Goes beyond a cozy, small-town mystery to consider some immense and difficult matters.



A widow’s efforts to become a home-funeral guide entangle her in a murder case in this novel.

As Abby Tiernan’s husband, Tom, lies dying of cancer, he requests a home funeral rather than being embalmed in a mortuary and interred in an expensive casket. Washing and preparing a body at home, with burial in a simple wooden box, used to be the common practice, but nowadays few even know that it’s legal. In today’s culture, says a home-funeral guide Abby consults, “we want to disappear our dead.” After Tom’s death, Abby spirals downward, but starts pulling herself together—especially when community members in Falls Harbor, Maine, start asking for her help in conducting their own home funerals. She’s at first reluctant, but Abby sees a need and eventually starts offering her services as a home-funeral guide to people like Mark Jackson, whose wife, Susan, is dying. But not everyone appreciates her efforts, such as a local funeral home director. Attempts are made to scare her off; worse, Abby falls under suspicion after Susan dies—and readers already know from the prologue that it’s murder. Questions swirling, Abby decides to investigate, while also trying to salvage a relationship with her daughter, Delia, and to get closer to Brad Rainey, a Falls Harbor detective and widower. Buried secrets come to light, and Abby finds a way to move on while helping others. Mackey (Suddenly Spying, 2016, etc.) offers an unusual but successful combination of murder mystery, romance after widowhood, and a mother-daughter story with an informative and thoughtful discussion on attitudes and practices toward the dying and funerals. The traditional funeral-home director gets to say his piece here as well, giving the question a fair outing. The author also discusses the ethical issues involved with assisted suicide versus euthanasia, again presenting points of view equitably. These issues link well with the plot, and rarely become didactic. The mother-daughter dilemma is somewhat melodramatic and Abby’s endless what-if questions can become tiresome, but these are minor concerns.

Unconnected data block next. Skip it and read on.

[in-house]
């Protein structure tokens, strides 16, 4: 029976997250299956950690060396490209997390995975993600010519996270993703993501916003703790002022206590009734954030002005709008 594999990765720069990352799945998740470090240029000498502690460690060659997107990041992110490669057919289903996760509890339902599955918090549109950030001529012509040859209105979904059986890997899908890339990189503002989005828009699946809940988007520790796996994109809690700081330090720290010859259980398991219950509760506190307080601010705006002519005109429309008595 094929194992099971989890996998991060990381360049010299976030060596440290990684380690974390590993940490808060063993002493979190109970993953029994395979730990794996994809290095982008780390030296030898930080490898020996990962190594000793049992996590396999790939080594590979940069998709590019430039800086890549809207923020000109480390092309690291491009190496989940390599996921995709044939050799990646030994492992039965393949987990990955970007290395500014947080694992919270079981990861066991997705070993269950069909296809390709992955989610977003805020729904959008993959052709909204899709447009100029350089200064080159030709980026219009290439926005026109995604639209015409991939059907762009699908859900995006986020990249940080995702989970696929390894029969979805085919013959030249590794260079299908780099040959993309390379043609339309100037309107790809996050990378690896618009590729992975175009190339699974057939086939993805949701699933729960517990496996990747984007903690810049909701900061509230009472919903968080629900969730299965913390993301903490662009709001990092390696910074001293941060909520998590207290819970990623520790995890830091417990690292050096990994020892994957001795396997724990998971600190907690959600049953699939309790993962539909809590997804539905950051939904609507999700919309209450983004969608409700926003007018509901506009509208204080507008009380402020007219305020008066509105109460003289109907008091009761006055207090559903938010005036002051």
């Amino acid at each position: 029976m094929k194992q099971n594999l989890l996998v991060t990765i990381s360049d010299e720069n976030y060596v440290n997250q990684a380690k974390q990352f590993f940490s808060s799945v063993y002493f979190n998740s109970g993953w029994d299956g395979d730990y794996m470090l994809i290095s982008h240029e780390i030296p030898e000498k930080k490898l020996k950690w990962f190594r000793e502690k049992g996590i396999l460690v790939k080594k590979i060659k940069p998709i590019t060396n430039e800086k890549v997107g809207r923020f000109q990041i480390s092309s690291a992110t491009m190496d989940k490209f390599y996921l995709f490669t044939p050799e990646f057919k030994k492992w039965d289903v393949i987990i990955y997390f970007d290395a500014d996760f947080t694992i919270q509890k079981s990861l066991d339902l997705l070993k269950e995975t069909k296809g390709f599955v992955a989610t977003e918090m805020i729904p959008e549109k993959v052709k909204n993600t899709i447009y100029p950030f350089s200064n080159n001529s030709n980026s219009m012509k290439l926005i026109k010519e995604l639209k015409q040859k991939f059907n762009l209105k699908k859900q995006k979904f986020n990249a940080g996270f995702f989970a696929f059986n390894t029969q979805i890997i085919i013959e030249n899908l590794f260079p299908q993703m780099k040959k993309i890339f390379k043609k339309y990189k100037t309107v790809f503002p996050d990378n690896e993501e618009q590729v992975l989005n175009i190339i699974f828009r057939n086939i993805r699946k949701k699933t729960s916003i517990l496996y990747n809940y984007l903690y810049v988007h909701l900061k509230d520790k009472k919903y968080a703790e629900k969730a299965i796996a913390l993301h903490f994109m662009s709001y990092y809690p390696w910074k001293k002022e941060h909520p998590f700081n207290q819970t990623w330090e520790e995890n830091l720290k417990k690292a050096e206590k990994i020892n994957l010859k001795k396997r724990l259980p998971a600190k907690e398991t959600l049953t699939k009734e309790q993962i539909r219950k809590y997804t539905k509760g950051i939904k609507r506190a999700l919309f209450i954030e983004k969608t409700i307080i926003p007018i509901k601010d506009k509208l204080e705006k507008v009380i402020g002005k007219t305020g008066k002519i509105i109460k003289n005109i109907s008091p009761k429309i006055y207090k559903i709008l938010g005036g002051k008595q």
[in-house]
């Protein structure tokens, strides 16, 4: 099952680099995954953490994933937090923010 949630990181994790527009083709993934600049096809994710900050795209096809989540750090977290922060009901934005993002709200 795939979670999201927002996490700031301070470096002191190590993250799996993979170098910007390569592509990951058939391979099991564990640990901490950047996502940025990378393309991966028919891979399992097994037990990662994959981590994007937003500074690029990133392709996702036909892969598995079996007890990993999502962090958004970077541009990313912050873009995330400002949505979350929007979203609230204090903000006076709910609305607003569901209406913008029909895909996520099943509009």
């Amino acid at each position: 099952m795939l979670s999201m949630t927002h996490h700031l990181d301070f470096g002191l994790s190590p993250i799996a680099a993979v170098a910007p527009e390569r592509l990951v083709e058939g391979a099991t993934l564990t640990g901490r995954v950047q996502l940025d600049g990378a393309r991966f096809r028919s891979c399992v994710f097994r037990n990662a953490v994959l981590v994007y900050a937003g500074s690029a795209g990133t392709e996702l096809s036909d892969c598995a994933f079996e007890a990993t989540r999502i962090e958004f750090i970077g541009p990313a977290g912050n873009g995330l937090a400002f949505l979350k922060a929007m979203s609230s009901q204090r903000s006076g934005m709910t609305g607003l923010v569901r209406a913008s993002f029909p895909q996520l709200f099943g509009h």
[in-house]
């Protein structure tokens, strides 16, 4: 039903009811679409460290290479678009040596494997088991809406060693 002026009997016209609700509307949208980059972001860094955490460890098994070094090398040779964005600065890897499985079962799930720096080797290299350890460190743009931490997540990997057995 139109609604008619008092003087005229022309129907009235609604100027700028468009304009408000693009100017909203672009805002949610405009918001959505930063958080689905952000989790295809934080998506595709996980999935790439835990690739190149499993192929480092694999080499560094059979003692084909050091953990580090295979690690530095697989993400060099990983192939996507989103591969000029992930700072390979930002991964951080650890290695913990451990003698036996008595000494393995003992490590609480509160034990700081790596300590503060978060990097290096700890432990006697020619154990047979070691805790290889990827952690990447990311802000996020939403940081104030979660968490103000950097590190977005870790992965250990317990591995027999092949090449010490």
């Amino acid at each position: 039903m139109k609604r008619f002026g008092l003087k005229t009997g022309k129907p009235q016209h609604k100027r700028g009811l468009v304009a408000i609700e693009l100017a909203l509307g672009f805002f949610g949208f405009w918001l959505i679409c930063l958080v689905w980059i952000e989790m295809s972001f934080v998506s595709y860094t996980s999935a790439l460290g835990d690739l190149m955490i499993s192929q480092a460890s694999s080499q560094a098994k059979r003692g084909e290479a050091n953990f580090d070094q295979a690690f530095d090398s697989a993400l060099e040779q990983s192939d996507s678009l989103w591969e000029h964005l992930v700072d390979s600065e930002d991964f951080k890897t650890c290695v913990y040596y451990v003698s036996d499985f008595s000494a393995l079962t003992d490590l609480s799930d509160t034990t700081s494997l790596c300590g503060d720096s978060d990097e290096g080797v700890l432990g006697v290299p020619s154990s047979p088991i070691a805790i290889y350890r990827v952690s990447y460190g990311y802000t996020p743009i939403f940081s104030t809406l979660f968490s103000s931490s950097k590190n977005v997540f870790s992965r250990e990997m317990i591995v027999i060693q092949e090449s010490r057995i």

Goes beyond a cozy, small-town mystery to consider some immense and difficult matters.

Pub Date: Dec. 23, 2016

ISBN: 978-0-9972080-2-3

Page Count: 300

Publisher: Pink Granite Press

Review Posted Online: Dec. 29, 2016

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Kin “[find] each other’s lives inscrutable” in this rich, sharp story about the way identity is formed.

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Inseparable identical twin sisters ditch home together, and then one decides to vanish.